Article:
Alabaster tables rezoning on new Grande View development
By NEAL WAGNER / Managing Editor
ALABASTER – Citing a desire to gather more information on the subject before voting on a rezoning request for a proposed new development in the Grande View neighborhood, the Alabaster Planning and Zoning Commission voted on Aug. 30 to table the matter until Sept. 27.
Developer Cameron Givianpour is looking to build “The Ledges at Grande View” subdivision in a currently vacant 140-acre lot west of the current Grande View subdivision off Butler Road.
When the neighborhood was developed in the 1990s, the vacant land originally was zoned for townhomes, but was later rezoned R-2 residential, which requires a larger lot size.
Givianpour is looking to have the 140 acres rezoned as a planned development district, which would tie the overall development plan to the property, and would require city consent to change it.
As proposed, The Ledges at Grande View would contain 296 lots, of which 13 would be 90-foot lots, 83 would be 80-foot lots and 200 would be 60-foot lots. The development would connect to the current Grande View neighborhood, and would also include a walking trail, a detention pond and a new neighborhood entrance on Butler Road. The existing Grande View neighborhood only has one entrance.
“That second entrance is long overdue,” Givianpour said during the meeting. “Not one house or lot or utility line will go in until that (second entrance) is addressed.”
Givianpour said he previously worked with the Shelby County Highway Department to conduct a traffic impact study for the proposed subdivision, and said the study indicated Butler Road could handle the increased traffic. The study was conducted during the summer, and Givianpour said it included a multiplier to account for school traffic.
During a work session before the meeting, Planning and Zoning Commission members said they had some concerns they would like to address with the developer before voting on the rezoning.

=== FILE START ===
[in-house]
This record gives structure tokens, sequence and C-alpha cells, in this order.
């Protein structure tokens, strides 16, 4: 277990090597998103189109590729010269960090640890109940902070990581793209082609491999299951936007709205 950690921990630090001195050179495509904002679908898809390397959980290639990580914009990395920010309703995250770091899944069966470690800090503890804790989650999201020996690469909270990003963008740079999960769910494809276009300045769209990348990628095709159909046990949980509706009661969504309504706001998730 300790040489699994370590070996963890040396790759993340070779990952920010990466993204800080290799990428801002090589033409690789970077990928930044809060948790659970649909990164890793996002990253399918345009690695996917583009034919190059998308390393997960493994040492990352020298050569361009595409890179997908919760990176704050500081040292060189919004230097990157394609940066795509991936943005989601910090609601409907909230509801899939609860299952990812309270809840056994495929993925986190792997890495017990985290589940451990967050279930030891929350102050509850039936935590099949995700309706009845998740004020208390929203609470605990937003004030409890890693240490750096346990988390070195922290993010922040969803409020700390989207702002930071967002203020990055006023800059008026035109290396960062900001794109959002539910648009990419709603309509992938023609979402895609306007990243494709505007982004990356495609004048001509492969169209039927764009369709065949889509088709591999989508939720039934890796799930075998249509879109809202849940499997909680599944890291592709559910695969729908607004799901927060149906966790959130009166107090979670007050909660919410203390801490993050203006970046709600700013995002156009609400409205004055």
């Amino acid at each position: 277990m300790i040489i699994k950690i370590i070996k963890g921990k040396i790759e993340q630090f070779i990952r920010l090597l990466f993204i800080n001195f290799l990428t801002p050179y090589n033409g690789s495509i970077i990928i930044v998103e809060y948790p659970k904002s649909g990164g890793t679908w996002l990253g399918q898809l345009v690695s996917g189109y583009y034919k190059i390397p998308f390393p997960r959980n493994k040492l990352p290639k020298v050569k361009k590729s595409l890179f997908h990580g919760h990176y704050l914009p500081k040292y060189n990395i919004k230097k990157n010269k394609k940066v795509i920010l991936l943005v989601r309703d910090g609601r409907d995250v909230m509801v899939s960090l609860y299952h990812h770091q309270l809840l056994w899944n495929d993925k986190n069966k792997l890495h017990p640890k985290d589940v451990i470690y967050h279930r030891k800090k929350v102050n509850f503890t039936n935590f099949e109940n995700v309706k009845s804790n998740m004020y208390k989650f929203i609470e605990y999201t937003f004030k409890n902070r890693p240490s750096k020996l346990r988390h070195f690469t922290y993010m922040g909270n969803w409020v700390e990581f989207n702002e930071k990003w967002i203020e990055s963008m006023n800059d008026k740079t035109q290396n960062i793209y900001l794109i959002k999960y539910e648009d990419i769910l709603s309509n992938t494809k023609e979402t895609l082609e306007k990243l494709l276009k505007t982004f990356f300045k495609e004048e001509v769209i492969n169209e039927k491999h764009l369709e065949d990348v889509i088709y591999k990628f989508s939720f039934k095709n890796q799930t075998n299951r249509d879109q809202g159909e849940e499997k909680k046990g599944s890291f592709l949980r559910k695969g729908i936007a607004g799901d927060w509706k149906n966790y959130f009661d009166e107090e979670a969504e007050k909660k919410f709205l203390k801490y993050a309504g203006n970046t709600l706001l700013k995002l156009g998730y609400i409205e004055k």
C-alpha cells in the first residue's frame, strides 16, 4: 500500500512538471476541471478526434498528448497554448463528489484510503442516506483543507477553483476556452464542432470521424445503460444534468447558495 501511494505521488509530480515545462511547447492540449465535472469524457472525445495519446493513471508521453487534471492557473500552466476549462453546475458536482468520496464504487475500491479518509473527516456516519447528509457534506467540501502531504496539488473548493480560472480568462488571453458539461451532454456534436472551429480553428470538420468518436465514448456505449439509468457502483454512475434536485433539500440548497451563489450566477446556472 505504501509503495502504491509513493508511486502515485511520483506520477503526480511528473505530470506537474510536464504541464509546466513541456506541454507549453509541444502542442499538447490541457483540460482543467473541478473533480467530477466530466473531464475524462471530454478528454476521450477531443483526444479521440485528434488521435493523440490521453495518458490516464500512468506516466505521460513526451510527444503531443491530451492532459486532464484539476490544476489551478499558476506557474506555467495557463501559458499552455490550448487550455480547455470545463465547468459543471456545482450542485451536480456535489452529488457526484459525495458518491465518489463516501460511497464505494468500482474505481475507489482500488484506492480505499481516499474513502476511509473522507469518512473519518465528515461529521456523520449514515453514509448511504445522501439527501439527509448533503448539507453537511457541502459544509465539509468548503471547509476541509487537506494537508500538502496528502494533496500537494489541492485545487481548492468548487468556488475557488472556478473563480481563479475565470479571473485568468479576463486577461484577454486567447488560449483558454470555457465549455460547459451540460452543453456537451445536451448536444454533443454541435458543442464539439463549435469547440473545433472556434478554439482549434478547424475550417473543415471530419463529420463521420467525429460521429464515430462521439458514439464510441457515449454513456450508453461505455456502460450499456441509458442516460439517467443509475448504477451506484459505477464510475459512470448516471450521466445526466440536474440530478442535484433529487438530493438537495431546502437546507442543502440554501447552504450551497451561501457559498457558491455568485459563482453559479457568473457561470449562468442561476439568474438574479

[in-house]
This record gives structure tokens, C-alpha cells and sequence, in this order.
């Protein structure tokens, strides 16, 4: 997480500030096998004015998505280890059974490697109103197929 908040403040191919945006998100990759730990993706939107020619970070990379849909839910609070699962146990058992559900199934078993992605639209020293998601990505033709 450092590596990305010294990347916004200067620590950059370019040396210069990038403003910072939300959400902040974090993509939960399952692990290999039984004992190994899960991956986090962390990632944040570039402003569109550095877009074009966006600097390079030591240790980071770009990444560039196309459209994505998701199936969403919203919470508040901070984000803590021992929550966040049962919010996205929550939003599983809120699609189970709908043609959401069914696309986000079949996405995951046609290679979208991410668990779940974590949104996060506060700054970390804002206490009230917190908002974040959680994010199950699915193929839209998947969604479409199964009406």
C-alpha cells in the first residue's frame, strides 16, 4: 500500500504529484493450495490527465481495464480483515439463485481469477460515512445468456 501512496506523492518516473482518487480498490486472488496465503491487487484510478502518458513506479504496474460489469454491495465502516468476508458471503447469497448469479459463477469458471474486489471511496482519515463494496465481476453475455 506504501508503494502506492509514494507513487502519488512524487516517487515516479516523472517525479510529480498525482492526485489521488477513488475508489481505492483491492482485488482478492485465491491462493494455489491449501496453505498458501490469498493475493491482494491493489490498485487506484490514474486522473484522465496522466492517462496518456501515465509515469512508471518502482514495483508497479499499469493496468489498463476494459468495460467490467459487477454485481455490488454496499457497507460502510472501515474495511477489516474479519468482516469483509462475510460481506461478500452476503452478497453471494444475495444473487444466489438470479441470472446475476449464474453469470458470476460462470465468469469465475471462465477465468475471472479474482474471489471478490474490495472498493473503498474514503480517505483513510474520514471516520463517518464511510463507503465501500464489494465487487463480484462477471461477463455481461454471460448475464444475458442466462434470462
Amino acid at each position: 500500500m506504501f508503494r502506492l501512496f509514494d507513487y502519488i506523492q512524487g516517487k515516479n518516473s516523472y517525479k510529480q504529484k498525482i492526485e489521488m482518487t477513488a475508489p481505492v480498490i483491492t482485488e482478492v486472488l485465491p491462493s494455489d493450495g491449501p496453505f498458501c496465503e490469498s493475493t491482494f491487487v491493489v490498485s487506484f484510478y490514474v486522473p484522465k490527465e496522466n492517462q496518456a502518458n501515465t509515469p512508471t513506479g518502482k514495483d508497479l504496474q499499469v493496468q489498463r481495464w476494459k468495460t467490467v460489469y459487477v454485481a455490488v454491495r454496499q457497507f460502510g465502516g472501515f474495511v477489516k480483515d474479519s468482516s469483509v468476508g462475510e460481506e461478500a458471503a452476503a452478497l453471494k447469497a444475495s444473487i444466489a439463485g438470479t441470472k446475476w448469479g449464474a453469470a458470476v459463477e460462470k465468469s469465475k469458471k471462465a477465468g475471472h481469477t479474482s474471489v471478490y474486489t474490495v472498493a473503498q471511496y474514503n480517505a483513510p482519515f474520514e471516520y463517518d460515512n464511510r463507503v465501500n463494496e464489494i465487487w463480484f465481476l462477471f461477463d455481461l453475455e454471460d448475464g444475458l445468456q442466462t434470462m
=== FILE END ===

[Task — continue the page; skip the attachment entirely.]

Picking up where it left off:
While commission members said planned development district concept “is acceptable,” they said they would like the plan to include a section requiring the city to consent to any amendments to the neighborhood’s restrictive covenants, wording stating the development plan will comply with subdivision regulations and wording clarifying subdivision regulations will prevail should conflicts arise in the future.
Restrictive covenants are enforced by homeowners’ associations.
“The city can’t enforce covenants, and we aren’t asking to,” said Alabaster City Attorney Jeff Brumlow. “We just want an agreement that says whatever the restrictive covenants are, we don’t want them to change without the city’s consent.”
Commission members also said they would like a breakdown of house sizes for each lot size in the proposed development before voting on the rezoning.
The commission’s decision to table the rezoning vote came after an hour-and-15-minute public hearing during the meeting, which was attended by about 75 Grande View residents.
The five residents who addressed the commission during the hearing expressed concerns over increased traffic in the area and possible lowered property values if the development moves forward, and said the area’s roads should be upgraded to handle current and future traffic loads.
“Each house will have two cars, so we are going to have 600 more cars pouring onto Butler Road every morning. It’s going to be extremely difficult for Butler Road to sustain that volume of traffic. We are going to create a bottleneck that is going to be hard to deal with.”
Commission member Tommy Ryals said the commission likely will be ready to vote on the rezoning during the September meeting. If the commission OKs the rezoning, it will move to the Alabaster City Council for final approval.
“They have a right to develop their property, but we want it to be conducive to what’s there already,” Ryals said. “I feel like we need to get some more details ironed out before we get to that point.”